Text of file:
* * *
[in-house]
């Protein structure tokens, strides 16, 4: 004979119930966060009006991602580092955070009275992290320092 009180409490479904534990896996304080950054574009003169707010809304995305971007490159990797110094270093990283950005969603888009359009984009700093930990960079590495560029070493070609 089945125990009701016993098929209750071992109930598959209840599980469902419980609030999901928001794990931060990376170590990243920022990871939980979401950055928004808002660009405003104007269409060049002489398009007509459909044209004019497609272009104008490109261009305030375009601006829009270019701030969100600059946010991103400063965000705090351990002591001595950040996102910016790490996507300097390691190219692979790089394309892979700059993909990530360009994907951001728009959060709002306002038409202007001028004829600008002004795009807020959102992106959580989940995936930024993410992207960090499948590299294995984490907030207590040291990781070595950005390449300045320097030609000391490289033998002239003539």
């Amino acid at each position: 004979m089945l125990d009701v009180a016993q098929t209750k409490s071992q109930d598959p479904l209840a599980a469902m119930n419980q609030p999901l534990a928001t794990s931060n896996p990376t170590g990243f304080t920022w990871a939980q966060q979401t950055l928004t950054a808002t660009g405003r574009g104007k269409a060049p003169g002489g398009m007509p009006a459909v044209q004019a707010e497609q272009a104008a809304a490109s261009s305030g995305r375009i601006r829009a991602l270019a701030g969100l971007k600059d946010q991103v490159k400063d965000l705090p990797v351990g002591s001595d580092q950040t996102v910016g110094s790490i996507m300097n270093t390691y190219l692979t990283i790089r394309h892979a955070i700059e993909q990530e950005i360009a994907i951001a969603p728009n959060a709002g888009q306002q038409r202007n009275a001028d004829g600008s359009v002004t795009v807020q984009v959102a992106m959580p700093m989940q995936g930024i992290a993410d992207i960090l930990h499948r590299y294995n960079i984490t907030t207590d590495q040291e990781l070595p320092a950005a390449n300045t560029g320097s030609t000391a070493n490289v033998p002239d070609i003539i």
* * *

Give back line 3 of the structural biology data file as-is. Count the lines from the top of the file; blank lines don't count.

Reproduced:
């Amino acid at each position: 004979m089945l125990d009701v009180a016993q098929t209750k409490s071992q109930d598959p479904l209840a599980a469902m119930n419980q609030p999901l534990a928001t794990s931060n896996p990376t170590g990243f304080t920022w990871a939980q966060q979401t950055l928004t950054a808002t660009g405003r574009g104007k269409a060049p003169g002489g398009m007509p009006a459909v044209q004019a707010e497609q272009a104008a809304a490109s261009s305030g995305r375009i601006r829009a991602l270019a701030g969100l971007k600059d946010q991103v490159k400063d965000l705090p990797v351990g002591s001595d580092q950040t996102v910016g110094s790490i996507m300097n270093t390691y190219l692979t990283i790089r394309h892979a955070i700059e993909q990530e950005i360009a994907i951001a969603p728009n959060a709002g888009q306002q038409r202007n009275a001028d004829g600008s359009v002004t795009v807020q984009v959102a992106m959580p700093m989940q995936g930024i992290a993410d992207i960090l930990h499948r590299y294995n960079i984490t907030t207590d590495q040291e990781l070595p320092a950005a390449n300045t560029g320097s030609t000391a070493n490289v033998p002239d070609i003539i």